On Friday, Oct. 4, Roberta B. Ness, James W. Rockwell professor of public health at the University of Texas School of Public Health, delivered the first Dean’s Seminar of the academic year. Formed in recognition of the College’s accreditation by the Council on Education for Public Health, the series brings internationally renowned scholars and practitioners to campus for discussions on pressing issues facing an ever-expanding field of public health.
Can low computer literacy limit a person’s ability to benefit from a health support system? A new study from Stephen J. Lepore, professor and chair of the Department of Social and Behavioral Sciences, found that less tech-savvy people may not get the full benefits of an online health service. The push toward more technology in patient support may risk bringing the “digital divide” to healthcare.
The Dietary Guidelines for Americans (DGA) recommend that children eat nutrient-dense snacks throughout the day to meet their nutritional needs. But are teens snacking in ways that lead to better health—or unwanted weight?
A new study led by College of Public Health researchers and published in Nutrients has found that adolescents with normal weight had fewer snacks daily and smaller snacks per occasion (i.e., fewer calories per snack) than teens classified as overweight or obese.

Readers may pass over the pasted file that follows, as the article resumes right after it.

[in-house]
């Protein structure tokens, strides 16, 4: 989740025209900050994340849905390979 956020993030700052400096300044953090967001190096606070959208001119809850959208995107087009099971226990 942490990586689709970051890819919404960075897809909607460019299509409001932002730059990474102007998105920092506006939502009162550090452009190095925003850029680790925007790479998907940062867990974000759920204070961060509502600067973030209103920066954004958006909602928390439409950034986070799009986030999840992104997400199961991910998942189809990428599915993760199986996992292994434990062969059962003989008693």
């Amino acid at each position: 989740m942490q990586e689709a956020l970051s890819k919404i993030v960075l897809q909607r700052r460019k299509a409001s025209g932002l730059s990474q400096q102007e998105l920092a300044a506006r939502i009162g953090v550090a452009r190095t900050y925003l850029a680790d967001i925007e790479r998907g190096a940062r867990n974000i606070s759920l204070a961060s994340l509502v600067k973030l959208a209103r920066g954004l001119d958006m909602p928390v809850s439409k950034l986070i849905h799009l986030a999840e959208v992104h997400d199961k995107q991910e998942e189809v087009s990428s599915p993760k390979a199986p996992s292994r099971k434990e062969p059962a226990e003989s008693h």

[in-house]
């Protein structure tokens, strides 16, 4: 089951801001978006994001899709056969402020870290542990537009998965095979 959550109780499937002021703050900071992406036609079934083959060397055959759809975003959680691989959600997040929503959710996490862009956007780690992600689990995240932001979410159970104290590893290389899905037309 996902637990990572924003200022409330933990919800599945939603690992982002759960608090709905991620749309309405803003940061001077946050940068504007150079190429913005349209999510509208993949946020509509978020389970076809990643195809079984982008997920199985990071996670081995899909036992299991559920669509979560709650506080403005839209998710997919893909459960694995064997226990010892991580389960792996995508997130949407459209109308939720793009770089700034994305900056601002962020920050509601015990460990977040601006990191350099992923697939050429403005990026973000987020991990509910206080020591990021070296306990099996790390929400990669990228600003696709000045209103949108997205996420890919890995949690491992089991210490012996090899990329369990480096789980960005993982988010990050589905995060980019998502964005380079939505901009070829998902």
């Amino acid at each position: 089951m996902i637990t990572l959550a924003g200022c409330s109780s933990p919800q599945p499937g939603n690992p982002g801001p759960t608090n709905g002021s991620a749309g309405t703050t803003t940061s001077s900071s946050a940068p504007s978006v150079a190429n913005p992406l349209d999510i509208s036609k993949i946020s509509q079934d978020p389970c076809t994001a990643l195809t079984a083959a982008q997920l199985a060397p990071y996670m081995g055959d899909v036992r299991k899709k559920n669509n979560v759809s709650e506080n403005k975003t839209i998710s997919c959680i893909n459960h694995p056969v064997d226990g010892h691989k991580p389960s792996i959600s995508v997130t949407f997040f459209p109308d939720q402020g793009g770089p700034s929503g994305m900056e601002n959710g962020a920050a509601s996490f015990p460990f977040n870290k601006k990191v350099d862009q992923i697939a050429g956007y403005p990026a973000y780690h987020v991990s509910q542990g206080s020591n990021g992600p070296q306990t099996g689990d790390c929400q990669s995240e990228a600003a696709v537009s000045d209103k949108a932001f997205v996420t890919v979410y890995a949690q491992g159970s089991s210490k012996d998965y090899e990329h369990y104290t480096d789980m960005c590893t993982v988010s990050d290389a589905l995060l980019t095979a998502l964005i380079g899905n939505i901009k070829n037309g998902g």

Temple University’s College of Public Health will examine possible associations between PFAS-contaminated drinking water and cancer as part of a federally funded multisite health study to understand the health effects of exposure to PFAS chemicals in drinking water.
Preeclampsia, a syndrome that can affect pregnant women, has been called mysterious in both popular and scientific literature. It is characterized by high blood pressure and often protein in the urine. Symptoms vary, ranging from headaches to seizures and life-threatening complications. What causes preeclampsia, which occurs in an estimated five to eight percent of all pregnancies, is not well understood, so there isn’t a way to determine who will develop it.
Before Hamlet Gasoyan joined the College of Public Health as a doctoral student, he was a practicing dentist. Though his doctoral research focuses on insurance benefit design and the benefits of bariatric surgery, he hasn’t left dental health behind.
Alzheimer’s disease takes away the memories we have of our lives, robbing the brain’s ability to hold on to them. There’s no cure yet. But it’s possible that, with early diagnosis and treatment, memory loss might be slowed.
The College of Public Health brings together top scholars from around the world—teaching in our classrooms, leading our research, and forging partnerships across the community. We extend a warm welcome to our 20 new full-time faculty members to the college this year*:
College of Public Health researchers have developed an advanced clinical test that they hope practitioners may soon use to assess stroke patients and work toward recovery of diminished speech abilities.